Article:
A teacher of mine once defined attention as the most genuine form of love. He taught me this using a rock, which I was to observe for 15 minutes without composing metaphors, rehearsing geological history or discerning the face of Jesus in the markings. I was simply to see it, and it alone.
If attention is indeed the most genuine form of love, I loved a bear last year. I know I did, because I paid attention to that shy, sleek two-year-old black bear all summer long. Day after day, I scanned the woods for glimpses of him slipping down the game trails, splashing in the creek, leaning serenely against a big cedar in the forest.
I attended to that bear when we accidentally met face to face, when my border collie Rose caught his scent and forced him up a tree, when the bear leaned out of the tree and hissed fearsomely.
And I paid attention in late September. A conservation officer had set a live trap at the turn in our road, intended for another bear who’d been thieving from village fruit trees in broad daylight. But instead of the nuisance bear, the trap held my shy friend. I averted my eyes and continued up the road, in part to honour his privacy, in part to cut off a flood of grief and shame: about his imminent death, about my powerlessness to prevent it. But my heart stayed riveted on him, waiting and uncertain.
I can’t say exactly why that two-year-old fascinated me. Part of it was because we shared territory. The stretch of earth in southeastern B.C. that I now call “my” land was also “his” land; we both found our shelter on this particular mountain, obtained much of our food from this soil. Part of it was our physical similarity: two arms, two legs, a head, the ability to walk upright. It might also have been our mutual inquisitiveness — me about him, him about the compost heap, the soopolallie berries, the rock labyrinth. There was also our shared capacity for play, a love of splashing in water on a hot summer day.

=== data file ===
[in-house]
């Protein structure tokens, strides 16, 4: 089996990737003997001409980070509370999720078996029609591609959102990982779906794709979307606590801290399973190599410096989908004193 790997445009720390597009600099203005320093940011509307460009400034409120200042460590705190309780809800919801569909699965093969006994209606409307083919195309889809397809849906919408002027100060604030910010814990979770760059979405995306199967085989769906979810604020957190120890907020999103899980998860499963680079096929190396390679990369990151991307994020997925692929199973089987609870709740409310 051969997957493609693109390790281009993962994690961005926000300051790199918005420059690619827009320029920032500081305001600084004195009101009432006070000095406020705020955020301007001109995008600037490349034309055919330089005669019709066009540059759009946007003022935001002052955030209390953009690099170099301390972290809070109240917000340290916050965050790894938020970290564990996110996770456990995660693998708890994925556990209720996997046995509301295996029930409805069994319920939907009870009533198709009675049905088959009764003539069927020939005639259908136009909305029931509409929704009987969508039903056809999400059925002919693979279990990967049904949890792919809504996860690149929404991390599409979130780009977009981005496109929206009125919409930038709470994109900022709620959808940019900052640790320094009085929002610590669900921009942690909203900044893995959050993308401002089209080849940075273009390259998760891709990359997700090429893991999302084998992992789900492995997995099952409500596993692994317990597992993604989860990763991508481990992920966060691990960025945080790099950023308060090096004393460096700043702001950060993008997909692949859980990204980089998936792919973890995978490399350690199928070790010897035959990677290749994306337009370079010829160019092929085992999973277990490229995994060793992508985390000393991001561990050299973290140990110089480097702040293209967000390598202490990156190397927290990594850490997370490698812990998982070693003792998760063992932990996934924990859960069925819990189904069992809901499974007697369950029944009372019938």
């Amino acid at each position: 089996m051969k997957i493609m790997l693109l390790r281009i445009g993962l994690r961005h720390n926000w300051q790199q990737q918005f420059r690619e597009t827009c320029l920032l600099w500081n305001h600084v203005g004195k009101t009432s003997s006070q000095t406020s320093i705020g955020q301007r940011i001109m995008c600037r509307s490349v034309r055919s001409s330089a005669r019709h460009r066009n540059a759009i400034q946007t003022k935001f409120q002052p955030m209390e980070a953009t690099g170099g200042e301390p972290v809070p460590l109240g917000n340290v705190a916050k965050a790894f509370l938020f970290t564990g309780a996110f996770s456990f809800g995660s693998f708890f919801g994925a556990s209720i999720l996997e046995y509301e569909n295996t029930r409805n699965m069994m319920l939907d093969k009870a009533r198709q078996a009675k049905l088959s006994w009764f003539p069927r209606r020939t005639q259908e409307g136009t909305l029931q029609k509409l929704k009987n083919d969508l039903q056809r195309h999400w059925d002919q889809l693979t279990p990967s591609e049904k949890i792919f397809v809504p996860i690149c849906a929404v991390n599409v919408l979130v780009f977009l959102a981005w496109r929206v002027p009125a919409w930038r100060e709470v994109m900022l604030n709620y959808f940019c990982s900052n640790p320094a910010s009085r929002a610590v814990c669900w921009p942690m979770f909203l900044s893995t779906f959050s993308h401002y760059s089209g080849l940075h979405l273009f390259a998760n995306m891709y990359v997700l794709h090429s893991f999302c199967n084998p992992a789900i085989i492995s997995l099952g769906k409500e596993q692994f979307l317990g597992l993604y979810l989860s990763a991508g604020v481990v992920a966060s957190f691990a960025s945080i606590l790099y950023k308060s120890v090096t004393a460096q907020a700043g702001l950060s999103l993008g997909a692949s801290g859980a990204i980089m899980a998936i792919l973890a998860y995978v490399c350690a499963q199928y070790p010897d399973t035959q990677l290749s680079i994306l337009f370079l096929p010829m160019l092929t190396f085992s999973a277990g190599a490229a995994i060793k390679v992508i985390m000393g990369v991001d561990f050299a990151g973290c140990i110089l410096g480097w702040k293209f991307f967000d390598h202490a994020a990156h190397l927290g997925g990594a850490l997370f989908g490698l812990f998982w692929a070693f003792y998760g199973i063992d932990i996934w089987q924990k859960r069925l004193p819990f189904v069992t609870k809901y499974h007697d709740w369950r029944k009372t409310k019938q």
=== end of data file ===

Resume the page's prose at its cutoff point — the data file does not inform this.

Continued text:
But for all our similarities, the differences were overwhelming. That bear could move with utter silence or sit perfectly still for hours. He could roll a dumpster, smell food from miles away, charge at 30 miles an hour. He was untamed and unfettered. A high priest of wildness, he tore back the curtain of everyday life to remind me that there were things I didn’t understand and would never control. He was power and mystery and humility, all wrapped in a black fur coat.
I’m not alone in loving bears. Stroll through any Canadian mall and you’ll find teddy bears dressed as Mounties, gummy bears for chewing, kids’ clothing covered with diminutive dancing ursines. You can build your own teddy, buy grizzly-shaped soap, keep your head warm with a snarling bear hat. I even received a Christmas card featuring a Santa-hatted bear in a cherry tree. Our consumer culture tends to domesticate bearness, turning predators into cuddly toys or entertainment.